Nation roundup for July 17
Cheney daughter seeks Senate seat
CHEYENNE, Wyo. (AP) — Former Vice President Dick Cheney’s daughter Liz Cheney will run against Wyoming’s senior U.S. senator in next year’s Republican primary, her campaign said Tuesday.
Liz Cheney, 46, is the elder of Dick Cheney’s two daughters. Her announcement is a political challenge unlike anything Wyoming has seen for years, maybe decades.
Republicans in the state rarely challenge incumbents of their own party in national office. All three members of the state’s congressional delegation and all statewide elected officials are Republican.
Liz Cheney is married and has five children. She hasn’t been a longtime Wyoming resident but she and her husband bought a home in the posh northwest Wyoming community of Jackson Hole last year.
“I am running because I know, as a mother and a patriot, we can no longer afford simply to go along to get along. We can’t continue business as usual in Washington,” Cheney said in a statement.
Meanwhile, apparently aware that Cheney’s announcement was imminent, Sen. Mike Enzi announced his bid for a fourth term. He made the announcement more than six months earlier in the political cycle than he has in the past.
Enzi said he would continue to “do the job I was already elected to do.”
Stocks decline on earnings reports
NEW YORK (AP) — A string of lackluster earnings reports from companies including Coca-Cola and Charles Schwab ended an eight-day winning streak for the Standard & Poor’s 500 index.
Coca-Cola, the world’s largest beverage maker, fell after the company said it sold less soda in its home market of North America. Retail brokerage Charles Schwab’s second-quarter earnings fell short of what analysts were expecting. Marathon Petroleum fell after the fuel refiner forecast weak earnings and said its business was being hurt by renewable fuels laws.
“The expectations out there for earnings overall, they’re pretty modest,” said Scott Wren, senior equity strategist at Wells Fargo. “Earnings season is not going to be what drives the market from here.”
The Dow Jones industrial average fell 32.41 points, 0.2 percent, to 15,451.85. The Standard & Poor’s 500 index declined 6.24 points, or 0.4 percent, to 1,676.26. The Nasdaq composite dropped 8.99 points, or 0.3 percent, to 3,598.50.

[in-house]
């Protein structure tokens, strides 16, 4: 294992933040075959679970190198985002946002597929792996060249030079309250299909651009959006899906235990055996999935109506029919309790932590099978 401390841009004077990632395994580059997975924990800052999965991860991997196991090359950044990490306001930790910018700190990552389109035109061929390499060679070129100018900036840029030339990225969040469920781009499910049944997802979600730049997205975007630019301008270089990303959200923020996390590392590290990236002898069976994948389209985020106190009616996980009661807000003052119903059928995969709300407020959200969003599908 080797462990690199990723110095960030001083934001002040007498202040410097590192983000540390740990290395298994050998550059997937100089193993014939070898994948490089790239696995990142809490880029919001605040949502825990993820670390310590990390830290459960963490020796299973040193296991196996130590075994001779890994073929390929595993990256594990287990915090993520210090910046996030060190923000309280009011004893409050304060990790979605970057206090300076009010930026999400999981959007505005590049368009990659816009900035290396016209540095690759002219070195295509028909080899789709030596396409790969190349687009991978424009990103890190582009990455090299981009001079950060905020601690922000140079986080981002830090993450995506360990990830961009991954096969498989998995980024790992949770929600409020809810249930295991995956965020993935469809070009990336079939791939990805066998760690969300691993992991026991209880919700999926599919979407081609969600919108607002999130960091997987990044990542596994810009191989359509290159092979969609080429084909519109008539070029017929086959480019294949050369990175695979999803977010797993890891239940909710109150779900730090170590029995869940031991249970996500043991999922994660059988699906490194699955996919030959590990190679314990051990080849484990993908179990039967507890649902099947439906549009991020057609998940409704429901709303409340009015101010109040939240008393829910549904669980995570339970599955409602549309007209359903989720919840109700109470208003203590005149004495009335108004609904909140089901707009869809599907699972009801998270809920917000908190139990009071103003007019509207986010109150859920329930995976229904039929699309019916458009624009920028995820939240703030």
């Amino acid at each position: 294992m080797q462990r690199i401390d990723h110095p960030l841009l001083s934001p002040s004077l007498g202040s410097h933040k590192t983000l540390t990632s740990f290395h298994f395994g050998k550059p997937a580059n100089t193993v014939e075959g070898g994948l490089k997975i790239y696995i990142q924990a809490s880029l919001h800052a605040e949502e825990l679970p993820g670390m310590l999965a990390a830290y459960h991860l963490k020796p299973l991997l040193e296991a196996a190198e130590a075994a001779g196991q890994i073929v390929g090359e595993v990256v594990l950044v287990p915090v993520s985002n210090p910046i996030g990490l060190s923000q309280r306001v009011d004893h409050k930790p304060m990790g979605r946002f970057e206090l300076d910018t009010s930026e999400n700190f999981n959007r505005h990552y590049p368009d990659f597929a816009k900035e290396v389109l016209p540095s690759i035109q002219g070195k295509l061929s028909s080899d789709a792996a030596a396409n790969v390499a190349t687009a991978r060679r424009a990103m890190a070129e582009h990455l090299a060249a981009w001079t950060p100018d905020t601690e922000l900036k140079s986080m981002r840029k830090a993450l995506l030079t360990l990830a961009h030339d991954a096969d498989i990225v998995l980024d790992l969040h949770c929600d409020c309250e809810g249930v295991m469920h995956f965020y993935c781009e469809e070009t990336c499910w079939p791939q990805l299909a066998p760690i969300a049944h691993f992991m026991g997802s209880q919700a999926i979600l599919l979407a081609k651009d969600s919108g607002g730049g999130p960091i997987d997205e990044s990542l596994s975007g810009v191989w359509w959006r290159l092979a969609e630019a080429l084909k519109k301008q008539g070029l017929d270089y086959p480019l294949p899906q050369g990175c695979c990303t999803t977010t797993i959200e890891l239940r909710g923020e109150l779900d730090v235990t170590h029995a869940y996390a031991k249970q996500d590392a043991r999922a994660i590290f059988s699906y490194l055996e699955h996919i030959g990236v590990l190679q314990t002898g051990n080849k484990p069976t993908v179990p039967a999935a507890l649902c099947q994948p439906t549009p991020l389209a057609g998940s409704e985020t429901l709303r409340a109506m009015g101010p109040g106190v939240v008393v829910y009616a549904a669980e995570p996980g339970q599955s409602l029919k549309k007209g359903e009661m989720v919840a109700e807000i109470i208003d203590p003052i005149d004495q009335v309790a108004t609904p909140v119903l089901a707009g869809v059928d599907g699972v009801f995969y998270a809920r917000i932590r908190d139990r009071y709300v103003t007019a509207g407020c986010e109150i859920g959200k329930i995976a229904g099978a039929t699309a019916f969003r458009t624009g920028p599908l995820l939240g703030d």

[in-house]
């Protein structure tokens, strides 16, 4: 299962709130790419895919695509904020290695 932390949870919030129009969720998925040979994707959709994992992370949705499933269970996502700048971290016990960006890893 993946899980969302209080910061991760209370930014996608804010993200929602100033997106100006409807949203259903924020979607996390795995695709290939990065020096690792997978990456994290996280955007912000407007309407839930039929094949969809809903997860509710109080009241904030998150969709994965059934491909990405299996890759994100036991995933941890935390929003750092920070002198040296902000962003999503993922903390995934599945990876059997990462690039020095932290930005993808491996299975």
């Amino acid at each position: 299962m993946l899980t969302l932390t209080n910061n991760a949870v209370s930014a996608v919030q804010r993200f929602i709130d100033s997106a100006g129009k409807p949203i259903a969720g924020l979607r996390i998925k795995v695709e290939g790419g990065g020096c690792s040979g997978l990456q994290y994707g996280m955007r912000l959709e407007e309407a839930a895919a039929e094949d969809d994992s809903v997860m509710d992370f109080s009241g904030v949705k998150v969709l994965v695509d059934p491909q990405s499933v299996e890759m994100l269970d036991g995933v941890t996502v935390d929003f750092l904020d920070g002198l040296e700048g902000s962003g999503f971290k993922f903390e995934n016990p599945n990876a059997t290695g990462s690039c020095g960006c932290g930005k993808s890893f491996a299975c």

Eight of the 10 industry groups in the S&P 500 fell. The declines were led by materials companies.
Horse slaughter sites aim to open
ALBUQUERQUE, N.M. (AP) — The attorney representing newly licensed horse slaughterhouses in New Mexico and Iowa says the plants are set to open Aug. 5.
But lawyer Blair Dunn says those plans hinge on an Aug. 2 court date before a federal judge in New Mexico overseeing a lawsuit by animal protection groups.
The Humane Society of the United States, Front Range Equine Rescue of Larkspur, Colo., and others filed the suit against the Department of Agriculture, alleging it failed to conduct the proper environmental reviews before issuing permits for Valley Meat Co. of Roswell, N.M., and Responsible Transportation in Sigourney, Iowa.
Dunn says the judge will decide whether to issue a temporary restraining order to prevent the plants from opening. They would be the first horse slaughterhouses to operate domestically since 2007.
Not guilty plea in Deen extortion
SAVANNAH, Ga. (AP) — A New York man has pleaded not guilty to charges he tried to extort embattled celebrity cook Paula Deen.
Federal court documents show Thomas George Paculis of Newfield, N.Y., appeared in Chatham County Superior Court on Tuesday morning to enter his not guilty plea.
An indictment filed July 10 in U.S. District Court in Savannah charges Paculis with trying to extort Deen of $200,000 in exchange for keeping quiet about allegedly damaging remarks Deen has made in the past. Details on what Deen’s alleged remarks were, and the relationship between Paculis and Deen, is unclear.
The case took form after Deen’s culinary empire began crumbing in response to her acknowledging during a deposition that she used racial slurs in the past.
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